The government lockdowns and stay-at-home orders are long on lists of things that are essential and not essential without defining or saying what determines whether something is essential or not essential.
What does “essential” mean? A synonym in the Merriam-Webster dictionary is “necessary.” “Necessary” has the advantage of being less vague. It also raises a question: “Necessary for what?”
A good example of the arbitrariness of government officials determining what is essential is a recent dust-up concerning professional wrestling in Florida. Florida has determined that sporting events, including professional wrestling matches, are essential. The headline and subheading on a negative editorial show the split: “His explanation doesn’t make much sense” reads the headline with DeSantis’s explanation that “I think people have been starved for content … we’re watching, like, reruns [of sporting events] from the early 2000s” under it.
The headline was written by a true non-sports fan. To those of us who watch little if any sports on television, sporting events are not only not essential, they’re not even interesting.
For those who like to watch sports, on the other hand, the drought of sporting events has in fact resulted in people watching long-ago reruns of events because, for them, it’s better than nothing. They would be a lot happier with new sporting events.
Why pick on professional wrestling in particular when the order concerns sporting events generally? For one, it is easy to make snide comments about professional wrestling. And professional wrestling matches, unlike other sporting events, have started. But professional wrestling matches have an advantage over team sports such as baseball: there are few people in a locker room before a wrestling match. Before sports such as baseball and football can resume, they have to find a way for many athletes to prepare for a game without getting sick. Even eliminating the physical audience or limiting the stadium to a fraction of normal capacity will not resolve that problem. Moreover, most sports are contact sports. They are definitely not “socially distant” games. Wrestlers are in close contact with few people compared to the typical lineman in a football game.
Are professional wrestling matches or other sports events necessary? If you are a sports fan stuck at home worrying about when your life will resume, maybe so. It might be better than hitting the bottle.
Leaving aside sports, what is necessary? One person’s essential or necessary is another person’s unimportant.
To some people, going to church is essential to their salvation. To some people, going to a church is a waste of time.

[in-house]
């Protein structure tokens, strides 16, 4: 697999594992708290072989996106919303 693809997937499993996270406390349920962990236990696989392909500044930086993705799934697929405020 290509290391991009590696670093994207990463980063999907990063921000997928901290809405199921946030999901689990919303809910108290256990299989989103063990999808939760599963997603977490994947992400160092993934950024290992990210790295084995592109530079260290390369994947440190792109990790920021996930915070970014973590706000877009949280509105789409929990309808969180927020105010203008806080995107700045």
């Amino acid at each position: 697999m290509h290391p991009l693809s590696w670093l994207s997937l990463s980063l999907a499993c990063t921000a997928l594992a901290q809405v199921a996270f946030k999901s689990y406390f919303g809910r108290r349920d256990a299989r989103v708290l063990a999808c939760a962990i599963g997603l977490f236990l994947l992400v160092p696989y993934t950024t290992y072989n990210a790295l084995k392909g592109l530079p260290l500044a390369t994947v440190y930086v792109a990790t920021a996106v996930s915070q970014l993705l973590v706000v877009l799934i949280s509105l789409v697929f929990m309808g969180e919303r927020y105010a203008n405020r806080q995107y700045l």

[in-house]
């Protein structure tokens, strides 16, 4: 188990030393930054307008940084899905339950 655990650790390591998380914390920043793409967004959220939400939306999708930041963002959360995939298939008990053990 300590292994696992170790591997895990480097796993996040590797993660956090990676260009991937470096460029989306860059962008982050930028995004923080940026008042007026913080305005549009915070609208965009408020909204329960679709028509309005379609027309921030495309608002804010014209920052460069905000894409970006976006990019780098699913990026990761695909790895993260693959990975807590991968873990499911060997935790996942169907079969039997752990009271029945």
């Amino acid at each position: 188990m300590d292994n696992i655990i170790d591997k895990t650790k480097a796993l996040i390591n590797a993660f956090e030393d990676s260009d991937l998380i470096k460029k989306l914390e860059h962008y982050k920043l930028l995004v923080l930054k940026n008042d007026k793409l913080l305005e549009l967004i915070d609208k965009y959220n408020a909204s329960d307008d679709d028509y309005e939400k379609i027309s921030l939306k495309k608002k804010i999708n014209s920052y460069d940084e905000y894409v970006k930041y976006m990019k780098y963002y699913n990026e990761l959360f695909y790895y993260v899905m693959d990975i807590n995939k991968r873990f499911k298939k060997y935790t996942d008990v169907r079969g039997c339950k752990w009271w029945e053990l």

Are “elective surgeries” essential? The shutdown of hospitals’ non-essential services, which includes bypass surgery, may already have increased deaths due to this apparently not-so-immediate ailment.
Is a lawn service necessary? Some people do not own a lawnmower because they usually use a lawn service. If they have the funds– and if lawnmowers are deemed “essential” – they might buy a lawnmower as an expensive stopgap. Letting the lawn grow for a few weeks, a month or maybe longer might not be very attractive but might be the best thing to do.
Another problem with limiting production to the so-called essential is that it gives no thought to the specific risks of producing different goods and services. Suppose everyone agreed about what is essential and that we should accept more risk to provide essential services. It does not follow that we should not produce inessential things. It would merely imply that we should not produce inessential things if doing so is too risky.
Shutting down lawn services in the name of “social distancing” reflects ignorance about how lawn services work. The workers mow the yard, do some trimming and leave. They are nowhere near the homeowner and not even close to each other once they get out of the truck. The workers are around the same one or two other people all day. If even that is too risky, the workers can drive separate vehicles.
Part of the argument for shutting down “inessential” activities is that it is better to have fewer people going to work. This may have been a plausible argument while “flattening the curve.” It misses an important problem beyond that time frame.
It will take a year or more to create and produce a reliable vaccine in the quantity necessary for the United States. In the meantime, every activity accomplished with a stranger will involve the risk that the other person has coronavirus. Besides keeping most people in the U.S. at home until a vaccine is found for the coronavirus, the risk of contracting coronavirus while engaging in everyday activities will be a fact of life.
Taking care can limit the risk of contracting coronavirus. Wearing a mask might be a way to assure people that you are trying to avoid spreading coronavirus to them should you have it. Widespread and readily available testing can limit the risk because people will know whether or not they have coronavirus. Government edicts about “essential” and “not essential” activities are no help.